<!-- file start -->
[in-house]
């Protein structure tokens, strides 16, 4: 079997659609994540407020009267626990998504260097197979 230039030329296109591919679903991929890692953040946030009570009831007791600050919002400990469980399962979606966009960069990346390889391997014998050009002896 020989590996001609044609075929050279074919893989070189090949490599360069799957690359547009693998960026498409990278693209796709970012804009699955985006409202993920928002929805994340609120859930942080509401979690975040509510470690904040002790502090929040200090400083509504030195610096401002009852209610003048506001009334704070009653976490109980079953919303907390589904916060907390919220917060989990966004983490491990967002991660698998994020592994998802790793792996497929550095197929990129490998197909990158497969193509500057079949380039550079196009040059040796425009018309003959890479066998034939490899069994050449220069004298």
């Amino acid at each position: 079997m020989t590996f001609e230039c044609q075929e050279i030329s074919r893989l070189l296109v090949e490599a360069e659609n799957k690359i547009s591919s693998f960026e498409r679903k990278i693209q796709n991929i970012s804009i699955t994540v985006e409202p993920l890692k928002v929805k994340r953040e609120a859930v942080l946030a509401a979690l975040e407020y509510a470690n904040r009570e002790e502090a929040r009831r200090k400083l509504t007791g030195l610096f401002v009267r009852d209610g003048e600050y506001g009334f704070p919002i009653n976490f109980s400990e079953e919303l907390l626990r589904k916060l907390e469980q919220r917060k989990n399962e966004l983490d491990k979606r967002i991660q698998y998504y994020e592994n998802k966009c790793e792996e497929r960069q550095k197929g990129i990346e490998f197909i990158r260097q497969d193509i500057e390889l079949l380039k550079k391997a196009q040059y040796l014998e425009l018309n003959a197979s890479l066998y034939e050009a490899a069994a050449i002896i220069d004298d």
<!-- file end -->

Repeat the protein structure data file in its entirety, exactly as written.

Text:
[in-house]
């Protein structure tokens, strides 16, 4: 079997659609994540407020009267626990998504260097197979 230039030329296109591919679903991929890692953040946030009570009831007791600050919002400990469980399962979606966009960069990346390889391997014998050009002896 020989590996001609044609075929050279074919893989070189090949490599360069799957690359547009693998960026498409990278693209796709970012804009699955985006409202993920928002929805994340609120859930942080509401979690975040509510470690904040002790502090929040200090400083509504030195610096401002009852209610003048506001009334704070009653976490109980079953919303907390589904916060907390919220917060989990966004983490491990967002991660698998994020592994998802790793792996497929550095197929990129490998197909990158497969193509500057079949380039550079196009040059040796425009018309003959890479066998034939490899069994050449220069004298």
């Amino acid at each position: 079997m020989t590996f001609e230039c044609q075929e050279i030329s074919r893989l070189l296109v090949e490599a360069e659609n799957k690359i547009s591919s693998f960026e498409r679903k990278i693209q796709n991929i970012s804009i699955t994540v985006e409202p993920l890692k928002v929805k994340r953040e609120a859930v942080l946030a509401a979690l975040e407020y509510a470690n904040r009570e002790e502090a929040r009831r200090k400083l509504t007791g030195l610096f401002v009267r009852d209610g003048e600050y506001g009334f704070p919002i009653n976490f109980s400990e079953e919303l907390l626990r589904k916060l907390e469980q919220r917060k989990n399962e966004l983490d491990k979606r967002i991660q698998y998504y994020e592994n998802k966009c790793e792996e497929r960069q550095k197929g990129i990346e490998f197909i990158r260097q497969d193509i500057e390889l079949l380039k550079k391997a196009q040059y040796l014998e425009l018309n003959a197979s890479l066998y034939e050009a490899a069994a050449i002896i220069d004298d």